It’s pretty obvious that at no time are we expected to believe that Cameron ever left the hospital on this crazy adventure. Without break, we are often brought back to Cameron seeing his parents beside his bed or hearing the nurse take his blood pressure or up his morphine drip. The book isn’t technically fantasy since it does all happen inside his head… Although…”…why on earth should that mean it is not real?” And that’s really the point. As Cameron’s brain slowly broke down – he lived the life he couldn’t before he got sick. He made a friend, went on a road trip, banged a chick, fell in love, went on a TV show, etc, etc, etc. It’s funny and interesting and you really never know what’s going to happen next.

I suppose that teenagers will read this book and think “Wow! I can do anything! Life is magical and I need to get out there and LIVE.” But I mean, really…no. You have to leave high school and either get a crappy job or suffer through college and THEN  get a crappy job. Maybe you can squeeze in an epic roadtrip first if you happen to have rich parents who are willing to pay for it. But you’re not going to save the world from Fire Giants. I mean, sure there is a very small percentage of people who DO grow up and become famous actors or politicians or scientists or YA authors. But most people don’t. And is it really so bad to be diagnosed with a horrible disease? At least it mixes things up a little and will get you an excuse to not go to your crappy job.

Ok, I’m being faciteous. Obviously going to your crappy job is better than dying in a hospital. Though I imagine both are pretty boring and involve mental anguish, just one doesn’t involve needles and physical pain. So I guess really I should be going into how Cameron fading away in a hospital is a symbol for someone fading away at a crappy job where they never really get out and live anyway, despite technically being alive with the breathing and the blood pumping and all that. Maybe we just need a major shock to actually get us out of the cubicle or out from behind the cash register and do something.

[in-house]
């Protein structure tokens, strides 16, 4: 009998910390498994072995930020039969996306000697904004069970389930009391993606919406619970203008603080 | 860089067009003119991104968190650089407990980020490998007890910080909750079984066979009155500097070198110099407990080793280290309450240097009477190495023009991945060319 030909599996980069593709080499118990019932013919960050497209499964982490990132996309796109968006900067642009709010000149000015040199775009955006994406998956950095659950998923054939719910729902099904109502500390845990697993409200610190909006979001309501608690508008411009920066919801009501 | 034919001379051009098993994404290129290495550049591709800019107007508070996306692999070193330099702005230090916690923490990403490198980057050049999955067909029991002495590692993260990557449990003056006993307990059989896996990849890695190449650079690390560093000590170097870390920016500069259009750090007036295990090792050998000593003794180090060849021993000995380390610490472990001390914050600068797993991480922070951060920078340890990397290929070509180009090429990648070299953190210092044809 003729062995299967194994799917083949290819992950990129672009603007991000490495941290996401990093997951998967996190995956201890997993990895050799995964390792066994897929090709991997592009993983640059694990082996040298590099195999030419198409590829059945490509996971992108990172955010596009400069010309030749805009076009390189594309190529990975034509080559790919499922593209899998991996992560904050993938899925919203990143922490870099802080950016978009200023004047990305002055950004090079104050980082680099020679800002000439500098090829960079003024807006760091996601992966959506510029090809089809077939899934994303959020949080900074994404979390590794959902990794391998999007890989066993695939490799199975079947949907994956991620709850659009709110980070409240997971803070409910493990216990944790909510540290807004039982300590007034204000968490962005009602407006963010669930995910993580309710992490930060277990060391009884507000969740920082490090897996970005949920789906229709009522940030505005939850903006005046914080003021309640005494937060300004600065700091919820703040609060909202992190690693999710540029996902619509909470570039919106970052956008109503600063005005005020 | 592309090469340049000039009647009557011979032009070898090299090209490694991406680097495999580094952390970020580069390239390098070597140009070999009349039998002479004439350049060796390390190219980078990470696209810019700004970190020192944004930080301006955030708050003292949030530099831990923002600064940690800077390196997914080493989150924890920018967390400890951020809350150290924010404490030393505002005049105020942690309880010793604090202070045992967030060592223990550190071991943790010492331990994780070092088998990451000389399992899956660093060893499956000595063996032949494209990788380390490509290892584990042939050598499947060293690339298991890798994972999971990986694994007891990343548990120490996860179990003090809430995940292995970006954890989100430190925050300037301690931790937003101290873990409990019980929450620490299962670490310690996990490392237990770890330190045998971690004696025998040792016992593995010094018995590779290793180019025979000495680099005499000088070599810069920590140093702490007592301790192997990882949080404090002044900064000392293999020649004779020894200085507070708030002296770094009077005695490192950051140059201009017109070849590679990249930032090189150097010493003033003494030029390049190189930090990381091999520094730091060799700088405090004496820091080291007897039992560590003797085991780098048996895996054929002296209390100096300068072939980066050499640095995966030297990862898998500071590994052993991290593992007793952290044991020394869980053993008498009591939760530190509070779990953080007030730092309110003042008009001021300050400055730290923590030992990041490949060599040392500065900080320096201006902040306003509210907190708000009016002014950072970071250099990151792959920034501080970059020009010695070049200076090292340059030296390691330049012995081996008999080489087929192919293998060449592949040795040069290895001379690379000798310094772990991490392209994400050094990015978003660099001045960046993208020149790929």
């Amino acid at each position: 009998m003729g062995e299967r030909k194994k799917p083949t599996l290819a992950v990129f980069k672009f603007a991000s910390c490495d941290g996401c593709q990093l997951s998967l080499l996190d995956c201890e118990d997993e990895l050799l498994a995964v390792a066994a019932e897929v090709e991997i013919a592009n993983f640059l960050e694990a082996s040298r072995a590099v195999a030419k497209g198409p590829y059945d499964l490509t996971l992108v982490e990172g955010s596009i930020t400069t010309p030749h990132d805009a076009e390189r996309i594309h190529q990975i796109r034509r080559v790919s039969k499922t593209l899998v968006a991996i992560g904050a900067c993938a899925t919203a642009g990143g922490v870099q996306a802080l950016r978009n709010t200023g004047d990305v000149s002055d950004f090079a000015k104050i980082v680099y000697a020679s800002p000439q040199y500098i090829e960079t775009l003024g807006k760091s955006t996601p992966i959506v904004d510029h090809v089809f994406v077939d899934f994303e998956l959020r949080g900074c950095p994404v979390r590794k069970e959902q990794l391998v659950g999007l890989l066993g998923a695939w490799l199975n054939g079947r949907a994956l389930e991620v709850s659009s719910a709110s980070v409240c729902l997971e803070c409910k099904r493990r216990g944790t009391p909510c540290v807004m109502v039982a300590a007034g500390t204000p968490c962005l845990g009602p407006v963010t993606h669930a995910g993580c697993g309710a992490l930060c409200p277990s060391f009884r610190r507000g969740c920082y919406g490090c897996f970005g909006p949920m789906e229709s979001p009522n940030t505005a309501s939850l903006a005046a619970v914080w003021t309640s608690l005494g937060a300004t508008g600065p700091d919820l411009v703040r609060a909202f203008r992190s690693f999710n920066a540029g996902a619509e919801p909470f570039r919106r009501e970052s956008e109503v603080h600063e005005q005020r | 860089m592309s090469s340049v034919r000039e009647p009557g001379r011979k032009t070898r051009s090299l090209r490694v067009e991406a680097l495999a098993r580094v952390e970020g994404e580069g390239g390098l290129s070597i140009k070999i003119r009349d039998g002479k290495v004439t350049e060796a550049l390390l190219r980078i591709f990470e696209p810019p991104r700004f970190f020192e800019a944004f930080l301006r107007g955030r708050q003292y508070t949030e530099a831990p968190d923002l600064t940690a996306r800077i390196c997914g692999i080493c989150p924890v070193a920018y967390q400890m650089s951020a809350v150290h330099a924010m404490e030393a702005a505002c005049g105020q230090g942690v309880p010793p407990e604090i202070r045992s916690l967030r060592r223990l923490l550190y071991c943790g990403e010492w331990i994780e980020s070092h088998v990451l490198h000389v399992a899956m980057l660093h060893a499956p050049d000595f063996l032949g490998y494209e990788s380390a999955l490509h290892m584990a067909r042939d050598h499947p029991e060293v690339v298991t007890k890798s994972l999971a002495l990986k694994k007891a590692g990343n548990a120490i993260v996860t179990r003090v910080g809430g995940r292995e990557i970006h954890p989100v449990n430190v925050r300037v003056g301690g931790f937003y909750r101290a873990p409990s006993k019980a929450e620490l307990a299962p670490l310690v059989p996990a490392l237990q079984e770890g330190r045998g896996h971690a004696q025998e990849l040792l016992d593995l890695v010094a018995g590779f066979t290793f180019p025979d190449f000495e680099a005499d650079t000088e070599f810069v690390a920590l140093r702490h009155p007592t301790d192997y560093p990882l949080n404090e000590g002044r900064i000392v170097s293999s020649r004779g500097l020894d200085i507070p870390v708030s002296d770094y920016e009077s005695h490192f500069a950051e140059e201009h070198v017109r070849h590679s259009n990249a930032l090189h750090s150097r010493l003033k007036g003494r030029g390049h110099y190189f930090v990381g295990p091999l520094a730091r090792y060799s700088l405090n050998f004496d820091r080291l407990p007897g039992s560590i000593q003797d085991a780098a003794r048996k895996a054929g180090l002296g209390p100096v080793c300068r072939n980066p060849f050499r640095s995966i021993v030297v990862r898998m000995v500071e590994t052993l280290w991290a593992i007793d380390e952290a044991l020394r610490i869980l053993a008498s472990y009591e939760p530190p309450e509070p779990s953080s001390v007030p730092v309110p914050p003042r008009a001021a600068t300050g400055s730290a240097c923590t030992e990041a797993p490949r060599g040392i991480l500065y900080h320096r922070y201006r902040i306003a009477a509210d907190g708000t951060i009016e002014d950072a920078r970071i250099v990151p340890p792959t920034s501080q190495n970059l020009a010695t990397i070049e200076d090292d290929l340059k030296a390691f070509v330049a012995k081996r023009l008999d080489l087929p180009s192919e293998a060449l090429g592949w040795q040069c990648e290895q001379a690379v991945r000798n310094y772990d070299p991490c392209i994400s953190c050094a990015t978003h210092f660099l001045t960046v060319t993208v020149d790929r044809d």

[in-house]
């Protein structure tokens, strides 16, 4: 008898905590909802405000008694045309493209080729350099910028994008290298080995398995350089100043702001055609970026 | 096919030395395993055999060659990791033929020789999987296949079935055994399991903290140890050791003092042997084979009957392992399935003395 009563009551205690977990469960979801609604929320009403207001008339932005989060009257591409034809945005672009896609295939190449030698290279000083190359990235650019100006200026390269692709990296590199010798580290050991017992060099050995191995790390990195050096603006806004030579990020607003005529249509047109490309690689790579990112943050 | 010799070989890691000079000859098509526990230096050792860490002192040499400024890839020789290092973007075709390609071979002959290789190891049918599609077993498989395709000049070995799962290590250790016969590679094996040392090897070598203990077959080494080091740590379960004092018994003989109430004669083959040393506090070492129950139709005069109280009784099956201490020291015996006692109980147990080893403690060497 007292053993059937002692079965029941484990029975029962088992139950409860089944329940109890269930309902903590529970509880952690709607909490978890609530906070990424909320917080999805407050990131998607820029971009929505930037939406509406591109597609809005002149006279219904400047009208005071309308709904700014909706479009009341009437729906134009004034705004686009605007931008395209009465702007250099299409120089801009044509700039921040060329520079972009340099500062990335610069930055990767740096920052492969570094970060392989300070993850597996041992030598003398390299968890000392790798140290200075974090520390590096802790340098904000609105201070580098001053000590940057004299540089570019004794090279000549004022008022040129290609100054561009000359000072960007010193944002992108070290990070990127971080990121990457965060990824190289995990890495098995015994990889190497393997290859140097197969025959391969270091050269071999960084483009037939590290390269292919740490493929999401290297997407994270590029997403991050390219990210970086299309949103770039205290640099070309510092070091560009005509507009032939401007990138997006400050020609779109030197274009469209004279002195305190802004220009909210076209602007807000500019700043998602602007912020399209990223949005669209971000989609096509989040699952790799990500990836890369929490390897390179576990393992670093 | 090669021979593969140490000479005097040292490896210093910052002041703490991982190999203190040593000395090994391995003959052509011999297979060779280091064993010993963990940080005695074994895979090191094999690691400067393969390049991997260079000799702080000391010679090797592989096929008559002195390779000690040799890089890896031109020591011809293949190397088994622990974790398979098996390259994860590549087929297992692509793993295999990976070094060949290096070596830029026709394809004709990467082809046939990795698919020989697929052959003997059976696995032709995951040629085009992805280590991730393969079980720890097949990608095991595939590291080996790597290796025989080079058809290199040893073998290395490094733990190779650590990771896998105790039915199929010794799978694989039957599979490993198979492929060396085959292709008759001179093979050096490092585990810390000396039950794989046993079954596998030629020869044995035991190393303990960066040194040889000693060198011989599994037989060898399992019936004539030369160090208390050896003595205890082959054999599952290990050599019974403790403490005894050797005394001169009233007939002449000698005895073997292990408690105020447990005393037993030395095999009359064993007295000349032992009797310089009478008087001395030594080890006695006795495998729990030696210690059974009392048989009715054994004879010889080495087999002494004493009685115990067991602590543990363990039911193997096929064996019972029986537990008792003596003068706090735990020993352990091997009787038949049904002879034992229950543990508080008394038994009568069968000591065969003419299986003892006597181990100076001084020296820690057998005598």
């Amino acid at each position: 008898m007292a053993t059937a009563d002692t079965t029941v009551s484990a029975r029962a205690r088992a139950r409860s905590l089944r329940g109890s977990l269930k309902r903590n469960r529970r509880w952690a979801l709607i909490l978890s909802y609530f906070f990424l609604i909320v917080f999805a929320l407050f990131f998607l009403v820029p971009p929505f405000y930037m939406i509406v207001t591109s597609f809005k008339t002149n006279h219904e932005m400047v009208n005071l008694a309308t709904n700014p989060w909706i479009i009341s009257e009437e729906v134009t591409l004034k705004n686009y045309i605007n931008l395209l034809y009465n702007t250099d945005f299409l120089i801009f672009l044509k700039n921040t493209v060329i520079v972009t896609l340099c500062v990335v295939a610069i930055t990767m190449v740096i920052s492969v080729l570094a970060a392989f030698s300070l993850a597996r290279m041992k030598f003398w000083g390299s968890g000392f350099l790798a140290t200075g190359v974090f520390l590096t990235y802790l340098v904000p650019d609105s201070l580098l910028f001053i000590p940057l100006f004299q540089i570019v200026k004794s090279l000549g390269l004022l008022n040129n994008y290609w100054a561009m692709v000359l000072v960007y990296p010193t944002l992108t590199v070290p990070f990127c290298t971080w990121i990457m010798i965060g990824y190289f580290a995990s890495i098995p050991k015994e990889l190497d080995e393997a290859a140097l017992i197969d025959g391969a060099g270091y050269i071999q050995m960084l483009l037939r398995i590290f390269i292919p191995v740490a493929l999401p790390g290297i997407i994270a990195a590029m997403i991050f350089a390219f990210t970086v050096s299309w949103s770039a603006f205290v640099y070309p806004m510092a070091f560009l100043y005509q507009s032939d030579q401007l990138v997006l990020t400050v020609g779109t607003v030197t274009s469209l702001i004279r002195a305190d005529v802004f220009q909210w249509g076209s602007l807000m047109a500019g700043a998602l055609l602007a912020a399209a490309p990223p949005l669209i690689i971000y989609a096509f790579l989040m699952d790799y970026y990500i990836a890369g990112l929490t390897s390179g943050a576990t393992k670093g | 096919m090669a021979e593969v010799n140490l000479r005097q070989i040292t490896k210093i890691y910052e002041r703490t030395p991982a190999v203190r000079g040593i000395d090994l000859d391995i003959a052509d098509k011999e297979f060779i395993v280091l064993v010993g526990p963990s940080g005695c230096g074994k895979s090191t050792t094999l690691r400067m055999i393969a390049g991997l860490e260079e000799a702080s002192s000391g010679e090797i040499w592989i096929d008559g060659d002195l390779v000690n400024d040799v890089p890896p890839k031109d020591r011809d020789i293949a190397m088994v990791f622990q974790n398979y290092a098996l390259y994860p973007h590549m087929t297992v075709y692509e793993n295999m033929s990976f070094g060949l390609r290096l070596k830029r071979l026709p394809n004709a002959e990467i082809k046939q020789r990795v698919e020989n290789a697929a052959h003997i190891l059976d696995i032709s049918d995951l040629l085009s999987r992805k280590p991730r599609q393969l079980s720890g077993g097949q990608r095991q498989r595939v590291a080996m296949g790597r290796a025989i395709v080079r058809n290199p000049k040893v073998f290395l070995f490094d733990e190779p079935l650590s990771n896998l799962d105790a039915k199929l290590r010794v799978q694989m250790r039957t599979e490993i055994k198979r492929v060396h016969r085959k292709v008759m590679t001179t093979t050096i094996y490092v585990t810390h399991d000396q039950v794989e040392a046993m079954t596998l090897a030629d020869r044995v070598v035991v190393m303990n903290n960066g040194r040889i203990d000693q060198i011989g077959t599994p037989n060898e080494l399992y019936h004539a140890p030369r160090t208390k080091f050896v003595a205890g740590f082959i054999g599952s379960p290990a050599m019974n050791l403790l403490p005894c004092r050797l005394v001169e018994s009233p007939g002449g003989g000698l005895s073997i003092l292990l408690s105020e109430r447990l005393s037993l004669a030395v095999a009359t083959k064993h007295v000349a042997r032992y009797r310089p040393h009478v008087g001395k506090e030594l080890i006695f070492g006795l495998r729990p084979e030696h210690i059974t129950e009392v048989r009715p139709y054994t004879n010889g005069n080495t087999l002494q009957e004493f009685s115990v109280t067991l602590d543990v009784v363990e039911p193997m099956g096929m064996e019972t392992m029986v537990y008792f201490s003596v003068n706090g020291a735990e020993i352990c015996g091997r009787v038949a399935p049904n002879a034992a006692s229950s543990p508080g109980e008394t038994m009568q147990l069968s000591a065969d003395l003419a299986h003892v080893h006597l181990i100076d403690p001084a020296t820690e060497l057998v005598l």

Mostly I was incredibly disappointed with the ending. Very predictable and extremely silly and unrealistic. It just made me sigh and roll my eyes and say “Really? That’s how we’re wrapping this up?” But the disappointing ending is 3 pages out of 480, so I wouldn’t necessarily not read the book because of it.

-Creative, well developed characters
-Interesting flow and symbols throughout the story

-Predictable outcomes
-Felt there could have been more integration between the “real” and “not real”
-The last 3 pages

Overall it was a quick and interesting read, but maybe this is finally a YA book that I am just too old for. Yes, we should all get out there and live life to the fullest because we might be diagnosed with something horrible tomorrow….but we kind of also have to pay our bills. Unfortunately we can’t count on a tumor or heart attack. But I did enjoy the playful ride in the middle, the great characters, and the real heart in the story as Cameron chased after his windmills and his Dulcinea.


25 thoughts on “Stephanie Reviews “Going Bovine” by Libba Bray

  1. Was Gonzo the dwarf reminiscent of Gonzo journalism? Not in the first person driven narrative sort of way but in the drug fueled stream of conscious sort of way.

    I really think you and I need to start doing something we love for a living, because I sense we’re both getting incredibly depressed stuck in our dead end crappy jobs. Let’s open a bakery/bookstore/place that involves furry animals and happiness!

    Can I just say, this was your best post yet! I loved it. =) Also, I need to read this book too because it’s been sitting on my bookshelf for a while now. I was just thrown off by the male narrator.

    • You don’t like male narrators? What up with that?